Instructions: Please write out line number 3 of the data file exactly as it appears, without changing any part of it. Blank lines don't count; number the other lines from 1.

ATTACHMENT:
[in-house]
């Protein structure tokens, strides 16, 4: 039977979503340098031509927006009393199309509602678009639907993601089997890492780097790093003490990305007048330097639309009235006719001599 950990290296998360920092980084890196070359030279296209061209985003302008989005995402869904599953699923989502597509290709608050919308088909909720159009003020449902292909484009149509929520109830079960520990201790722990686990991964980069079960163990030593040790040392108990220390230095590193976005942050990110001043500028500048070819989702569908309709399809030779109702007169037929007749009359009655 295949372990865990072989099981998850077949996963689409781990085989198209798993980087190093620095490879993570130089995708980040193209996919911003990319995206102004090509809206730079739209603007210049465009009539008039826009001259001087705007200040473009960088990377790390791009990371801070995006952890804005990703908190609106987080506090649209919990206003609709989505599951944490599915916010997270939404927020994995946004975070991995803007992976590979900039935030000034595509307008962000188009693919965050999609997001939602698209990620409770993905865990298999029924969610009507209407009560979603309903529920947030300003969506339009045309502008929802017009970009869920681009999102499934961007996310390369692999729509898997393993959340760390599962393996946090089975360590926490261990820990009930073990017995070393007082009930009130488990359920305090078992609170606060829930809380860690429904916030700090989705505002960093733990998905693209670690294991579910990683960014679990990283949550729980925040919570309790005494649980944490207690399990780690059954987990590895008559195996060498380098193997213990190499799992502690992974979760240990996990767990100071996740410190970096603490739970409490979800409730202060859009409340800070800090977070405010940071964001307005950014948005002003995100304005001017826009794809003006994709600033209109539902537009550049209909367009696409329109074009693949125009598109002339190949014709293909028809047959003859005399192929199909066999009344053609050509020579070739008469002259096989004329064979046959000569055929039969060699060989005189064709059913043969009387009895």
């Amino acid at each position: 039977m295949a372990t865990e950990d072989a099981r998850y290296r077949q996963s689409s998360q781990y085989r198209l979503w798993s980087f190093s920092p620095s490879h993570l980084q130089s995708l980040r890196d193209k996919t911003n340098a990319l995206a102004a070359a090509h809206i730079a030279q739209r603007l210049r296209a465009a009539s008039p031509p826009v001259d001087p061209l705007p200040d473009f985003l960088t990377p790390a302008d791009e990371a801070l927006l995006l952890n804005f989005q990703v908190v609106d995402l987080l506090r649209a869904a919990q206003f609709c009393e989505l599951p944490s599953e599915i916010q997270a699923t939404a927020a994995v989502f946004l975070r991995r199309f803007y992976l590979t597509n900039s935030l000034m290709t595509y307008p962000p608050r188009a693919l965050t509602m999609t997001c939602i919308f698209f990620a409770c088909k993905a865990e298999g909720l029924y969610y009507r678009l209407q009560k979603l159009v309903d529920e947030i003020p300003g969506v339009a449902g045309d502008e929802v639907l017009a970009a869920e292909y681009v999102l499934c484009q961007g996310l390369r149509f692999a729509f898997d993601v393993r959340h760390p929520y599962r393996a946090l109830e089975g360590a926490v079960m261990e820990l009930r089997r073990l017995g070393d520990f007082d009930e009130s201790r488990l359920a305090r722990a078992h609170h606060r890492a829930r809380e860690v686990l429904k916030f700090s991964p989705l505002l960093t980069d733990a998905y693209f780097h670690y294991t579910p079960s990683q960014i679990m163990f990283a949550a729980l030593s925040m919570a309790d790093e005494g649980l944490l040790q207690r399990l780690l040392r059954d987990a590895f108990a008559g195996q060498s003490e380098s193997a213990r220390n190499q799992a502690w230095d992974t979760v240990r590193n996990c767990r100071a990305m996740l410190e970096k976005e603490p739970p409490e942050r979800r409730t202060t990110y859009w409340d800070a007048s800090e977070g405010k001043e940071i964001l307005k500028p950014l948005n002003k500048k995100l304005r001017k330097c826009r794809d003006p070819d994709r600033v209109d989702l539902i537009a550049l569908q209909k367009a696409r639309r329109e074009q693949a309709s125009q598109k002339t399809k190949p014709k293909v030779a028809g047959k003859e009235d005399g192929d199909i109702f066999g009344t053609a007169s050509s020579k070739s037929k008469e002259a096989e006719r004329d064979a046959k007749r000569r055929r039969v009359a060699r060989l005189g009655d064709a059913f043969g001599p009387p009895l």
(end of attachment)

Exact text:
């Amino acid at each position: 039977m295949a372990t865990e950990d072989a099981r998850y290296r077949q996963s689409s998360q781990y085989r198209l979503w798993s980087f190093s920092p620095s490879h993570l980084q130089s995708l980040r890196d193209k996919t911003n340098a990319l995206a102004a070359a090509h809206i730079a030279q739209r603007l210049r296209a465009a009539s008039p031509p826009v001259d001087p061209l705007p200040d473009f985003l960088t990377p790390a302008d791009e990371a801070l927006l995006l952890n804005f989005q990703v908190v609106d995402l987080l506090r649209a869904a919990q206003f609709c009393e989505l599951p944490s599953e599915i916010q997270a699923t939404a927020a994995v989502f946004l975070r991995r199309f803007y992976l590979t597509n900039s935030l000034m290709t595509y307008p962000p608050r188009a693919l965050t509602m999609t997001c939602i919308f698209f990620a409770c088909k993905a865990e298999g909720l029924y969610y009507r678009l209407q009560k979603l159009v309903d529920e947030i003020p300003g969506v339009a449902g045309d502008e929802v639907l017009a970009a869920e292909y681009v999102l499934c484009q961007g996310l390369r149509f692999a729509f898997d993601v393993r959340h760390p929520y599962r393996a946090l109830e089975g360590a926490v079960m261990e820990l009930r089997r073990l017995g070393d520990f007082d009930e009130s201790r488990l359920a305090r722990a078992h609170h606060r890492a829930r809380e860690v686990l429904k916030f700090s991964p989705l505002l960093t980069d733990a998905y693209f780097h670690y294991t579910p079960s990683q960014i679990m163990f990283a949550a729980l030593s925040m919570a309790d790093e005494g649980l944490l040790q207690r399990l780690l040392r059954d987990a590895f108990a008559g195996q060498s003490e380098s193997a213990r220390n190499q799992a502690w230095d992974t979760v240990r590193n996990c767990r100071a990305m996740l410190e970096k976005e603490p739970p409490e942050r979800r409730t202060t990110y859009w409340d800070a007048s800090e977070g405010k001043e940071i964001l307005k500028p950014l948005n002003k500048k995100l304005r001017k330097c826009r794809d003006p070819d994709r600033v209109d989702l539902i537009a550049l569908q209909k367009a696409r639309r329109e074009q693949a309709s125009q598109k002339t399809k190949p014709k293909v030779a028809g047959k003859e009235d005399g192929d199909i109702f066999g009344t053609a007169s050509s020579k070739s037929k008469e002259a096989e006719r004329d064979a046959k007749r000569r055929r039969v009359a060699r060989l005189g009655d064709a059913f043969g001599p009387p009895l």